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Dissapearing files

609 Views 1 Reply 2 Participants Last post by  Mosaic1
Okay, heres the story.

My computer's C drive was infected with a virus, I tried to clean it, but it didn't work

So I formatted my C drive and reinstalled windows, but before I did that I scanned my D: drive for viruses and there was none, so I didn't format it.

But now where there was supposed to be like 30 gigs of digital video, the folder just says "Access Denied" when I try to open it...

What the hell is going on? I need those files... anyone know how I might retrieve them?
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Is your Hard Drive formatted as NTFS and did you encrypt those files? If so, you will not be able to reclaim them.

Here's a page with information.

A trap that many fall into is when they re-format their system and re-install WindowsXP whilst having encrypted data on another disk and they didn't back up their "keys". In fact they didn't even know they existed. Suddenly they realize they do not have access to their encrypted data. What do you do? The answer is delete the data as you cannot recover it (unless your administrator makes use of an Recover Agent or there is a hidden back door --spooky--).

Before you format (and has a general backup habit) you should always backup your certificate with your public/private key! Confused? It's simple and is explained in the Windows Help File though it's not mentioned during the encrypting process. XP assigned each user with a self-signed certificate along with a pair of public and private keys. These are required to use EFS. Other users don't have access to your keys thus cannot access your encrypted files. When you format and re-install windows then a new certificate is assigned to your account (which won't work with previously encrypted files). That's why it is vitally important to back up your keys.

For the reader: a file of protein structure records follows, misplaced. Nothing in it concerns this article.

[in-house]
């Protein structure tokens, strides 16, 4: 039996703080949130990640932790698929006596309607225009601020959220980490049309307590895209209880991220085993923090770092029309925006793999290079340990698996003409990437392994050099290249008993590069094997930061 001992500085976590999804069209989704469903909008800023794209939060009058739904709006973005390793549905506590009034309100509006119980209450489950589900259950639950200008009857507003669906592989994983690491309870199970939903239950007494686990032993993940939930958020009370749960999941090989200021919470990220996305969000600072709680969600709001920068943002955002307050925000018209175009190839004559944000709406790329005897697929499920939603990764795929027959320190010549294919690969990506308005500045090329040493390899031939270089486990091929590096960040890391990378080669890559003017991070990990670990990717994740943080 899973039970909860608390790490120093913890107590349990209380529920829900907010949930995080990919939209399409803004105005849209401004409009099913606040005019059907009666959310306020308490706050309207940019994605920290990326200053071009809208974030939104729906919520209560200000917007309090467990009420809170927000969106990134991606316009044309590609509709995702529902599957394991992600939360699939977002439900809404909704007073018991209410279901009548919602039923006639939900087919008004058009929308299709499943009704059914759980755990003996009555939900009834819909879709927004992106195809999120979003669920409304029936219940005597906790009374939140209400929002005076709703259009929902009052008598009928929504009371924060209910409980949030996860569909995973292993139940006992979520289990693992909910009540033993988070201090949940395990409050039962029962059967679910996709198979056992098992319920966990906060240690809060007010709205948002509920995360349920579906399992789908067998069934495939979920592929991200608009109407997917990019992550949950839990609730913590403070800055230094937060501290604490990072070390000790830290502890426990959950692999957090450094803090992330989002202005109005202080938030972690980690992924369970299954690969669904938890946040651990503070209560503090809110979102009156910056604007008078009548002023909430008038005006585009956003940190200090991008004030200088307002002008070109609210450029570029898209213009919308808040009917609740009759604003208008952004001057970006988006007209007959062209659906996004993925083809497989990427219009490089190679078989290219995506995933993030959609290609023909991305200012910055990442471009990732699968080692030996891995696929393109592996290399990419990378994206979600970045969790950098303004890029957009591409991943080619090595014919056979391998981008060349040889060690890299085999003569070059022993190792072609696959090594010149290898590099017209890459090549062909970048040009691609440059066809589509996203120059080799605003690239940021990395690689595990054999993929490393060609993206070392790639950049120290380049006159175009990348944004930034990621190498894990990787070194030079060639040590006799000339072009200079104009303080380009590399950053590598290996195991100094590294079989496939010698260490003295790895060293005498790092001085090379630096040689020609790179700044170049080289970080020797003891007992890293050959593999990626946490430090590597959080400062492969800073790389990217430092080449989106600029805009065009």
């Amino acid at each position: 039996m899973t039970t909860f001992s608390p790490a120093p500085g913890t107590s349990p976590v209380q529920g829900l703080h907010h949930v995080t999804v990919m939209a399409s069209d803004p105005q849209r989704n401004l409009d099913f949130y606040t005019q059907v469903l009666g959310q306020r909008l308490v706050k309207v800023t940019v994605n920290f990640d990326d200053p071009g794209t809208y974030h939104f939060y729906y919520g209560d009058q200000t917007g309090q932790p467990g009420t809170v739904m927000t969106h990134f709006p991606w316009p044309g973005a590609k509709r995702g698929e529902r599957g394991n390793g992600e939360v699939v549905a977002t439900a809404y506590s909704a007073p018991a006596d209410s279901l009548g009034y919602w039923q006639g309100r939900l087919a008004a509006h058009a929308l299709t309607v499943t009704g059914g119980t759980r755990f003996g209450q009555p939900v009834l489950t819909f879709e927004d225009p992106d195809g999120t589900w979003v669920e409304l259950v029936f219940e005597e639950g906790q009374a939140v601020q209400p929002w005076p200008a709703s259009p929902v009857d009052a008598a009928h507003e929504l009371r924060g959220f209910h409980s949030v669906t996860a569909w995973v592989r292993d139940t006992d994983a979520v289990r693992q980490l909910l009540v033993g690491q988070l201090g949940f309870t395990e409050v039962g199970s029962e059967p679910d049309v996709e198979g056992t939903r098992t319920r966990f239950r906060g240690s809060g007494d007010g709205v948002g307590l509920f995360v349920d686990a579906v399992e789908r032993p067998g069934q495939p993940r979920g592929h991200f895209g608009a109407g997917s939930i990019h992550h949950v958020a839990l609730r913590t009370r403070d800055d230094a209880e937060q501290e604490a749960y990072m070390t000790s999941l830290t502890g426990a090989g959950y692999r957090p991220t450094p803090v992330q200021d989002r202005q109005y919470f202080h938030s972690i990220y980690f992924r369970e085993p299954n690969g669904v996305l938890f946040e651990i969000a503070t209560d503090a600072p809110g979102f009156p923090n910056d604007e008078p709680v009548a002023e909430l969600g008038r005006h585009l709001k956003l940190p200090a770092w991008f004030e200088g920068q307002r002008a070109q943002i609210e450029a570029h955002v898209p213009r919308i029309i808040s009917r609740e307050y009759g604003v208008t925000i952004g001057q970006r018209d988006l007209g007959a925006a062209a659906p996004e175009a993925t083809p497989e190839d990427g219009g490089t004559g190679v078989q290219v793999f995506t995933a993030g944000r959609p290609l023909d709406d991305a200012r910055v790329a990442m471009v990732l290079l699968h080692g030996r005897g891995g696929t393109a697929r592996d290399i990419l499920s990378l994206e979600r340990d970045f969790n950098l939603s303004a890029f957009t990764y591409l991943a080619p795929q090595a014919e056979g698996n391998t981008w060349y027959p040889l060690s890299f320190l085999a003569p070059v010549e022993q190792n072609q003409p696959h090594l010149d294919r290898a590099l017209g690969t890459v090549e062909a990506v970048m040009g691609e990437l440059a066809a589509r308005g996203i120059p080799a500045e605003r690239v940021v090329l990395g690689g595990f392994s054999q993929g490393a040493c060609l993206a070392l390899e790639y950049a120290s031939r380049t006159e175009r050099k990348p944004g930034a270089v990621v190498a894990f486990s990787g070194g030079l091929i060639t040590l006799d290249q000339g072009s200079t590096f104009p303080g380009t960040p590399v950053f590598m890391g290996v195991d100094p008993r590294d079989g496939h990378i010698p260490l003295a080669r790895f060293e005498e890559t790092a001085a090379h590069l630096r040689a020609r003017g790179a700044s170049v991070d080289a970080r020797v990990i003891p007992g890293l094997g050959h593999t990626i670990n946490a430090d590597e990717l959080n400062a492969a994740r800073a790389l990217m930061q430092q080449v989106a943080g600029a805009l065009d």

It's a simple task to backup your keys. To back up:

Click Start, then click Run and type "mmc"

Microsoft Management Console opens up. Click File, then click "Add/Remove Snap-in..."

Under the "Standalone" tab click ADD

Select Certificates, then click add, then close, then OK.

Double-click Certificates - Current User, double-click Personal, and then double-click Certificates.

Click the certificate that displays the words File Recovery in the Intended Purposes column. Right-click the certificate, point to All Tasks, and then click Export.

Follow the instructions in the Certificate Export Wizard to export the certificate and associated private key to a .pfx file format. Make sure you export your private keys with them, you will be asked to password protect your keys (to verify when importing later on). Save this to a secure floppy disk

Now when you format or if your keys get damaged all you have to do is double click on the exported key, follow the wizard and you should have access to your files.
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